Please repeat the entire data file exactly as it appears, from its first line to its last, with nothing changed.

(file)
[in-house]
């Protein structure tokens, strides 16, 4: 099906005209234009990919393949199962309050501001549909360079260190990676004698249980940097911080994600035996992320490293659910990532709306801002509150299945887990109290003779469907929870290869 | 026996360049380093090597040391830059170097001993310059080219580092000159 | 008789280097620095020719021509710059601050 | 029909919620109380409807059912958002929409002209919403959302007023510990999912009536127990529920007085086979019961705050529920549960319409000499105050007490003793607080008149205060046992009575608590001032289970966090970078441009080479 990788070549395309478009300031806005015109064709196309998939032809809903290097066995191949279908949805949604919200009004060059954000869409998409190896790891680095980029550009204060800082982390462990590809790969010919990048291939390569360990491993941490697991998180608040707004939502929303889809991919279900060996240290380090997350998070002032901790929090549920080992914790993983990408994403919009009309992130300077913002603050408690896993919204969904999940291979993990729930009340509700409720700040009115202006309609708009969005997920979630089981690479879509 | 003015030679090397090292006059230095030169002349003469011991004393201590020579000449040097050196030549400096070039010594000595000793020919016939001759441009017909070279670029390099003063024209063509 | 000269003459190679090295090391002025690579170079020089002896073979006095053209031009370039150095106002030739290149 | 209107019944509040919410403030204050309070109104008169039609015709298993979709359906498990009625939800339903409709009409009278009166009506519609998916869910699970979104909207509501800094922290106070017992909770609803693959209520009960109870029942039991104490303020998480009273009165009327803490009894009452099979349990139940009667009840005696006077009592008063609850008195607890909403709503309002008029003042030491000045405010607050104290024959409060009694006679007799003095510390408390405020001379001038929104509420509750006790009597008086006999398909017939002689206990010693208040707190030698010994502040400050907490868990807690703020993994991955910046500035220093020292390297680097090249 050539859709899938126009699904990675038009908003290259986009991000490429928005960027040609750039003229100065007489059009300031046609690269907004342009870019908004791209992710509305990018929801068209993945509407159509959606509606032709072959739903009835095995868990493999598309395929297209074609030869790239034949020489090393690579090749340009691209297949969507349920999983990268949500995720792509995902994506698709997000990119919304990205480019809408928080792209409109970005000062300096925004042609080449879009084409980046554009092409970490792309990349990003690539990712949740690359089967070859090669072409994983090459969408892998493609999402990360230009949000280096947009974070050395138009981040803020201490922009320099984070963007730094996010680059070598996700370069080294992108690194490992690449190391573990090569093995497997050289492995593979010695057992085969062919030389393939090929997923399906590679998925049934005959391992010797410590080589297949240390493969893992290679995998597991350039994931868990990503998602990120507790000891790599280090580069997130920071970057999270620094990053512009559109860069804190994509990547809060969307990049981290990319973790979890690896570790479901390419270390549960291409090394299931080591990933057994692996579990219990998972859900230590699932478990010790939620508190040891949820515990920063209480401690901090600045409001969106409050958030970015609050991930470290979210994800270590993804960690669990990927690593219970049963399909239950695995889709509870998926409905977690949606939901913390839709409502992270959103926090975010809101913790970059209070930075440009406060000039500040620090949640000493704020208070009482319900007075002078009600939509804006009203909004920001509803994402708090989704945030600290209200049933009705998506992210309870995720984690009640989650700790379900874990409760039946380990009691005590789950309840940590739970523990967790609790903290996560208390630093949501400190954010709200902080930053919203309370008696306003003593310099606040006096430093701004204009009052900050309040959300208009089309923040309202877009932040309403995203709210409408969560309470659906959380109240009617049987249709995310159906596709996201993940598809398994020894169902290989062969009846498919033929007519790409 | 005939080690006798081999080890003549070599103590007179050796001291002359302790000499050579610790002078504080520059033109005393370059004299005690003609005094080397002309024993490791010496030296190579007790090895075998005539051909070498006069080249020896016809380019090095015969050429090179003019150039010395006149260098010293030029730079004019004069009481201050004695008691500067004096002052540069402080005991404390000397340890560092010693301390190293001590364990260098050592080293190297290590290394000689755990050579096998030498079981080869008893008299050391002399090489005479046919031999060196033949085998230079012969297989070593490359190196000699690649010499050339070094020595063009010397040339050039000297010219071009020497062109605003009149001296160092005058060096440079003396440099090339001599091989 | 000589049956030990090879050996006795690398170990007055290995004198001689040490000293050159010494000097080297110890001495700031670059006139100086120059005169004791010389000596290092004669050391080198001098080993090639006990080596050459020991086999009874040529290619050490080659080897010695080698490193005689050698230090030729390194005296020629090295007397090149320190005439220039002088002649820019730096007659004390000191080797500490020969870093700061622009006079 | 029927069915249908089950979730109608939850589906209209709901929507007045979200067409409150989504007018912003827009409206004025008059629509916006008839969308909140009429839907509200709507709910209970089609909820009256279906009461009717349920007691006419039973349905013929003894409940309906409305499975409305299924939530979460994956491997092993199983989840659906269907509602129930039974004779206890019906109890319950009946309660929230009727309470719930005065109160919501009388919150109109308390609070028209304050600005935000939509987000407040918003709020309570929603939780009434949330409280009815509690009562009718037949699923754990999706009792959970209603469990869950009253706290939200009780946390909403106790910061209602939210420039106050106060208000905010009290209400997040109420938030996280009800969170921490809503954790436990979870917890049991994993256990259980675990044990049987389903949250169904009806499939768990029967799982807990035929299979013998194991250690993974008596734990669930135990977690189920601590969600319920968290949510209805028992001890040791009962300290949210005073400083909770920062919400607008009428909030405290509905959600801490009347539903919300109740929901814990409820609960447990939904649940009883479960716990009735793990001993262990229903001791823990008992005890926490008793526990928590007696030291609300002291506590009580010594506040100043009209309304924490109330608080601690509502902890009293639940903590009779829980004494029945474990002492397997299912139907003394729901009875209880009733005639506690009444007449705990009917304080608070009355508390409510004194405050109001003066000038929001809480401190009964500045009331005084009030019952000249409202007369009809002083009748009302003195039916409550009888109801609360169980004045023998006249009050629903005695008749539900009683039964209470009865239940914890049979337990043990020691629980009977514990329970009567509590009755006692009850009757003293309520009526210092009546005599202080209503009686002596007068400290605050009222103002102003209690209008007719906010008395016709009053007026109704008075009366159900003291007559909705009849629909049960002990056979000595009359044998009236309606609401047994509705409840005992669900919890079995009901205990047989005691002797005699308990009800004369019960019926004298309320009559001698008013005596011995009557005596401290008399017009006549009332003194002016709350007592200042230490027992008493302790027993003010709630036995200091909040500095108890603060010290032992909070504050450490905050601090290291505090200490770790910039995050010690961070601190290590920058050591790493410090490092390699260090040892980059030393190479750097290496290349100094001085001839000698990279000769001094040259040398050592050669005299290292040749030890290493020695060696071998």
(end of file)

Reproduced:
[in-house]
């Protein structure tokens, strides 16, 4: 099906005209234009990919393949199962309050501001549909360079260190990676004698249980940097911080994600035996992320490293659910990532709306801002509150299945887990109290003779469907929870290869 | 026996360049380093090597040391830059170097001993310059080219580092000159 | 008789280097620095020719021509710059601050 | 029909919620109380409807059912958002929409002209919403959302007023510990999912009536127990529920007085086979019961705050529920549960319409000499105050007490003793607080008149205060046992009575608590001032289970966090970078441009080479 990788070549395309478009300031806005015109064709196309998939032809809903290097066995191949279908949805949604919200009004060059954000869409998409190896790891680095980029550009204060800082982390462990590809790969010919990048291939390569360990491993941490697991998180608040707004939502929303889809991919279900060996240290380090997350998070002032901790929090549920080992914790993983990408994403919009009309992130300077913002603050408690896993919204969904999940291979993990729930009340509700409720700040009115202006309609708009969005997920979630089981690479879509 | 003015030679090397090292006059230095030169002349003469011991004393201590020579000449040097050196030549400096070039010594000595000793020919016939001759441009017909070279670029390099003063024209063509 | 000269003459190679090295090391002025690579170079020089002896073979006095053209031009370039150095106002030739290149 | 209107019944509040919410403030204050309070109104008169039609015709298993979709359906498990009625939800339903409709009409009278009166009506519609998916869910699970979104909207509501800094922290106070017992909770609803693959209520009960109870029942039991104490303020998480009273009165009327803490009894009452099979349990139940009667009840005696006077009592008063609850008195607890909403709503309002008029003042030491000045405010607050104290024959409060009694006679007799003095510390408390405020001379001038929104509420509750006790009597008086006999398909017939002689206990010693208040707190030698010994502040400050907490868990807690703020993994991955910046500035220093020292390297680097090249 050539859709899938126009699904990675038009908003290259986009991000490429928005960027040609750039003229100065007489059009300031046609690269907004342009870019908004791209992710509305990018929801068209993945509407159509959606509606032709072959739903009835095995868990493999598309395929297209074609030869790239034949020489090393690579090749340009691209297949969507349920999983990268949500995720792509995902994506698709997000990119919304990205480019809408928080792209409109970005000062300096925004042609080449879009084409980046554009092409970490792309990349990003690539990712949740690359089967070859090669072409994983090459969408892998493609999402990360230009949000280096947009974070050395138009981040803020201490922009320099984070963007730094996010680059070598996700370069080294992108690194490992690449190391573990090569093995497997050289492995593979010695057992085969062919030389393939090929997923399906590679998925049934005959391992010797410590080589297949240390493969893992290679995998597991350039994931868990990503998602990120507790000891790599280090580069997130920071970057999270620094990053512009559109860069804190994509990547809060969307990049981290990319973790979890690896570790479901390419270390549960291409090394299931080591990933057994692996579990219990998972859900230590699932478990010790939620508190040891949820515990920063209480401690901090600045409001969106409050958030970015609050991930470290979210994800270590993804960690669990990927690593219970049963399909239950695995889709509870998926409905977690949606939901913390839709409502992270959103926090975010809101913790970059209070930075440009406060000039500040620090949640000493704020208070009482319900007075002078009600939509804006009203909004920001509803994402708090989704945030600290209200049933009705998506992210309870995720984690009640989650700790379900874990409760039946380990009691005590789950309840940590739970523990967790609790903290996560208390630093949501400190954010709200902080930053919203309370008696306003003593310099606040006096430093701004204009009052900050309040959300208009089309923040309202877009932040309403995203709210409408969560309470659906959380109240009617049987249709995310159906596709996201993940598809398994020894169902290989062969009846498919033929007519790409 | 005939080690006798081999080890003549070599103590007179050796001291002359302790000499050579610790002078504080520059033109005393370059004299005690003609005094080397002309024993490791010496030296190579007790090895075998005539051909070498006069080249020896016809380019090095015969050429090179003019150039010395006149260098010293030029730079004019004069009481201050004695008691500067004096002052540069402080005991404390000397340890560092010693301390190293001590364990260098050592080293190297290590290394000689755990050579096998030498079981080869008893008299050391002399090489005479046919031999060196033949085998230079012969297989070593490359190196000699690649010499050339070094020595063009010397040339050039000297010219071009020497062109605003009149001296160092005058060096440079003396440099090339001599091989 | 000589049956030990090879050996006795690398170990007055290995004198001689040490000293050159010494000097080297110890001495700031670059006139100086120059005169004791010389000596290092004669050391080198001098080993090639006990080596050459020991086999009874040529290619050490080659080897010695080698490193005689050698230090030729390194005296020629090295007397090149320190005439220039002088002649820019730096007659004390000191080797500490020969870093700061622009006079 | 029927069915249908089950979730109608939850589906209209709901929507007045979200067409409150989504007018912003827009409206004025008059629509916006008839969308909140009429839907509200709507709910209970089609909820009256279906009461009717349920007691006419039973349905013929003894409940309906409305499975409305299924939530979460994956491997092993199983989840659906269907509602129930039974004779206890019906109890319950009946309660929230009727309470719930005065109160919501009388919150109109308390609070028209304050600005935000939509987000407040918003709020309570929603939780009434949330409280009815509690009562009718037949699923754990999706009792959970209603469990869950009253706290939200009780946390909403106790910061209602939210420039106050106060208000905010009290209400997040109420938030996280009800969170921490809503954790436990979870917890049991994993256990259980675990044990049987389903949250169904009806499939768990029967799982807990035929299979013998194991250690993974008596734990669930135990977690189920601590969600319920968290949510209805028992001890040791009962300290949210005073400083909770920062919400607008009428909030405290509905959600801490009347539903919300109740929901814990409820609960447990939904649940009883479960716990009735793990001993262990229903001791823990008992005890926490008793526990928590007696030291609300002291506590009580010594506040100043009209309304924490109330608080601690509502902890009293639940903590009779829980004494029945474990002492397997299912139907003394729901009875209880009733005639506690009444007449705990009917304080608070009355508390409510004194405050109001003066000038929001809480401190009964500045009331005084009030019952000249409202007369009809002083009748009302003195039916409550009888109801609360169980004045023998006249009050629903005695008749539900009683039964209470009865239940914890049979337990043990020691629980009977514990329970009567509590009755006692009850009757003293309520009526210092009546005599202080209503009686002596007068400290605050009222103002102003209690209008007719906010008395016709009053007026109704008075009366159900003291007559909705009849629909049960002990056979000595009359044998009236309606609401047994509705409840005992669900919890079995009901205990047989005691002797005699308990009800004369019960019926004298309320009559001698008013005596011995009557005596401290008399017009006549009332003194002016709350007592200042230490027992008493302790027993003010709630036995200091909040500095108890603060010290032992909070504050450490905050601090290291505090200490770790910039995050010690961070601190290590920058050591790493410090490092390699260090040892980059030393190479750097290496290349100094001085001839000698990279000769001094040259040398050592050669005299290292040749030890290493020695060696071998």